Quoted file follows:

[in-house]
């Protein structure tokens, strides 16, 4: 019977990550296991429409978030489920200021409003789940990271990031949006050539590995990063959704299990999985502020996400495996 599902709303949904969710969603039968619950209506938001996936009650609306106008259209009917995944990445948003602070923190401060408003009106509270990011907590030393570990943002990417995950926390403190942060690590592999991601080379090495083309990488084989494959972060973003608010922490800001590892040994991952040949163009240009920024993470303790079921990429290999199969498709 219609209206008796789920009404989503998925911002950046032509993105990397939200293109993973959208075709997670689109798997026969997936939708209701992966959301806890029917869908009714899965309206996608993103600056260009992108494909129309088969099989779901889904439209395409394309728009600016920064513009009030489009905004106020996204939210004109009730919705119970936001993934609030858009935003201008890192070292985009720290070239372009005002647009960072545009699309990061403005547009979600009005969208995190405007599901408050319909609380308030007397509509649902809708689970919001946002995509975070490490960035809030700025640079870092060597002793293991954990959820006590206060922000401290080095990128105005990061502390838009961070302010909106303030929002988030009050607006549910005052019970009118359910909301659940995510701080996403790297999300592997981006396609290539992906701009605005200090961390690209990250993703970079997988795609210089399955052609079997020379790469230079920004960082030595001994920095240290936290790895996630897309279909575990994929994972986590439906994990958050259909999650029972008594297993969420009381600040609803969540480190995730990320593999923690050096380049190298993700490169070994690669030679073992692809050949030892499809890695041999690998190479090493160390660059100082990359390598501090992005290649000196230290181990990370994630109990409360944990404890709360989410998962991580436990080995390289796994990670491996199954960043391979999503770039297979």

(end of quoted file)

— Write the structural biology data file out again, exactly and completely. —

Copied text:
[in-house]
């Protein structure tokens, strides 16, 4: 019977990550296991429409978030489920200021409003789940990271990031949006050539590995990063959704299990999985502020996400495996 599902709303949904969710969603039968619950209506938001996936009650609306106008259209009917995944990445948003602070923190401060408003009106509270990011907590030393570990943002990417995950926390403190942060690590592999991601080379090495083309990488084989494959972060973003608010922490800001590892040994991952040949163009240009920024993470303790079921990429290999199969498709 219609209206008796789920009404989503998925911002950046032509993105990397939200293109993973959208075709997670689109798997026969997936939708209701992966959301806890029917869908009714899965309206996608993103600056260009992108494909129309088969099989779901889904439209395409394309728009600016920064513009009030489009905004106020996204939210004109009730919705119970936001993934609030858009935003201008890192070292985009720290070239372009005002647009960072545009699309990061403005547009979600009005969208995190405007599901408050319909609380308030007397509509649902809708689970919001946002995509975070490490960035809030700025640079870092060597002793293991954990959820006590206060922000401290080095990128105005990061502390838009961070302010909106303030929002988030009050607006549910005052019970009118359910909301659940995510701080996403790297999300592997981006396609290539992906701009605005200090961390690209990250993703970079997988795609210089399955052609079997020379790469230079920004960082030595001994920095240290936290790895996630897309279909575990994929994972986590439906994990958050259909999650029972008594297993969420009381600040609803969540480190995730990320593999923690050096380049190298993700490169070994690669030679073992692809050949030892499809890695041999690998190479090493160390660059100082990359390598501090992005290649000196230290181990990370994630109990409360944990404890709360989410998962991580436990080995390289796994990670491996199954960043391979999503770039297979």